We would be remiss if, on the very eve of the entry into force of the Rome Statute of the International Criminal Court (ICC), we did not renew, in this Chamber, our full commitment to the new reality of international criminal justice. Norway continues to be a staunch supporter of the Court, which will be formally established tomorrow. That is a historic turning point.
We are convinced that the Statute contains sufficient safeguards against unwarranted or arbitrary prosecutions. It is worthwhile recalling that it can be triggered only when impunity has been demonstrated through lack of genuine national prosecution of mass atrocities. The ICC thus gives total priority to national courts.
We, too, would like to thank the Secretary-General for the statement that he made.
The Russian delegation, guided by its consistent support for the peacekeeping activity of the international community in Bosnia and Herzegovina, voted in favour of the draft resolution in order to ensure the implementation of the Dayton Agreements. We regret that the draft resolution was not adopted, for reasons which, as has been noted today, are not directly related to the settlement in Bosnia. The reasons relate to the problem of the relationship between the United States and the International Criminal Court. We understand those problems. Over the past few days, working together with other members of the Security Council, we have made real efforts to try to find a solution within the norms of current international law that would also meet the concerns of the United States. We believe it necessary for the Security Council to continue its efforts in order to find consensus very soon.
Ireland supports absolutely the extension of the mandate of the United Nations Mission in Bosnia and Herzegovina and the authorization of the Stabilization Force. We therefore voted in favour of the draft resolution. We understand the concerns of the United States with regard to the International Criminal Court, in particular its concerns relating to United States personnel serving in United Nations missions. However, we cannot agree with the decisions at this point on the part of the United States regarding these concerns. We have said all along that we will work with others pragmatically to address these concerns, and that remains our position. We regret very much that this has not proved to be possible today due to an absence of agreement in the Council.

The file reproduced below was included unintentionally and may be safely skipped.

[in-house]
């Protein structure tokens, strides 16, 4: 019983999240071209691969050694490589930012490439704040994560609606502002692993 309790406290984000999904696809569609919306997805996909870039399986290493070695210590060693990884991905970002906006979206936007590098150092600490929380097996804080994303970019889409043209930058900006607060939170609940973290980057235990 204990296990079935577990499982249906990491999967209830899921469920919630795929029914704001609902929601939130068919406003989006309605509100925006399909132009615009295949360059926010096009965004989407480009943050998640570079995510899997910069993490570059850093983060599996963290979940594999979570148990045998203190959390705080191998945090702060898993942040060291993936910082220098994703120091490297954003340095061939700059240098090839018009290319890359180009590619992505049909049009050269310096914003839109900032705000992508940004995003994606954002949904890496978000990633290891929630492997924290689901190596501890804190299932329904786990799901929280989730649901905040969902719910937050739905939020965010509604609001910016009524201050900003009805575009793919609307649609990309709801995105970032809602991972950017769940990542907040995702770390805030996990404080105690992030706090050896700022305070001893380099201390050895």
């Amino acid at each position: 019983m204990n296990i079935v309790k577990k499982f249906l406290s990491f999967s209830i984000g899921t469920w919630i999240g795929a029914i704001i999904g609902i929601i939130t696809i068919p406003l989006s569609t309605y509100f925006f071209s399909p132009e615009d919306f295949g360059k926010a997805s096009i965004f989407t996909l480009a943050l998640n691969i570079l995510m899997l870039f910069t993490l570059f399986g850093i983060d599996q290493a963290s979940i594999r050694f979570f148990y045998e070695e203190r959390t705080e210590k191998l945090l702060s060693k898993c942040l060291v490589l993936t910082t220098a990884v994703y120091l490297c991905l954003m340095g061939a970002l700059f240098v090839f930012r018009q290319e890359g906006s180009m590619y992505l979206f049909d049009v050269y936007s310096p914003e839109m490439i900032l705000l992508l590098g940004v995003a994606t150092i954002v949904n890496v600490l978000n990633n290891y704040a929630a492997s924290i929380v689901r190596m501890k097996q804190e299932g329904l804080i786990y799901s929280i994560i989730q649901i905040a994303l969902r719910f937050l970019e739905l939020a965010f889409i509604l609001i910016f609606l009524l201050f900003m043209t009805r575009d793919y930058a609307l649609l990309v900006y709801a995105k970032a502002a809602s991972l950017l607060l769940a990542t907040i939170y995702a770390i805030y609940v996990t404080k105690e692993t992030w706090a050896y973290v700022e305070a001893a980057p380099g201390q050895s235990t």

Ireland has ratified the Rome Statute of the International Criminal Court, and is therefore bound by its provisions. Ireland amended its constitution so that it could ratify the Rome Statute. We are also strongly committed to the Common Position of the European Union in relation to the International Criminal Court. The implications of the vote that was taken earlier are extremely serious — for the United Nations and this Council; for United Nations peacekeeping; and for the people of Bosnia and Herzegovina. However, we welcome Ambassador Negroponte’s reiteration today of the United States commitment to peacekeeping in the Balkans and elsewhere. We note carefully that unambiguous commitment.
We, the members of the Council, in meeting the situation that has now arisen, must seek to move forward urgently as best we can. I convey my Government’s strongest support for the concerns expressed so succinctly and unequivocally by the Secretary-General in this regard.
There are no further speakers on my list.
The Security Council has thus concluded the present stage of its consideration of the item on its agenda.